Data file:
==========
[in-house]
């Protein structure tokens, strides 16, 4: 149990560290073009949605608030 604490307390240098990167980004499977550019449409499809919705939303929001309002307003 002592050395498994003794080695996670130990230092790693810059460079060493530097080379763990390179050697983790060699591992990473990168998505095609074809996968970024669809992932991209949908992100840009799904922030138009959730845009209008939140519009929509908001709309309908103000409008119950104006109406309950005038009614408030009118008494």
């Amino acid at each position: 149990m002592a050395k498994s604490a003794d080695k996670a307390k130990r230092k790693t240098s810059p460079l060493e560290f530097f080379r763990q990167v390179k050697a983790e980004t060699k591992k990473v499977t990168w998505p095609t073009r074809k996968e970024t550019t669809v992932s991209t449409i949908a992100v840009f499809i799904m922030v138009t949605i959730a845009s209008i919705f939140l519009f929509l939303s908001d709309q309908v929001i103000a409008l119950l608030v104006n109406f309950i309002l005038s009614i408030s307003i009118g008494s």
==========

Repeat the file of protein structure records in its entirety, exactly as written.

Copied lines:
[in-house]
């Protein structure tokens, strides 16, 4: 149990560290073009949605608030 604490307390240098990167980004499977550019449409499809919705939303929001309002307003 002592050395498994003794080695996670130990230092790693810059460079060493530097080379763990390179050697983790060699591992990473990168998505095609074809996968970024669809992932991209949908992100840009799904922030138009959730845009209008939140519009929509908001709309309908103000409008119950104006109406309950005038009614408030009118008494």
């Amino acid at each position: 149990m002592a050395k498994s604490a003794d080695k996670a307390k130990r230092k790693t240098s810059p460079l060493e560290f530097f080379r763990q990167v390179k050697a983790e980004t060699k591992k990473v499977t990168w998505p095609t073009r074809k996968e970024t550019t669809v992932s991209t449409i949908a992100v840009f499809i799904m922030v138009t949605i959730a845009s209008i919705f939140l519009f929509l939303s908001d709309q309908v929001i103000a409008l119950l608030v104006n109406f309950i309002l005038s009614i408030s307003i009118g008494s």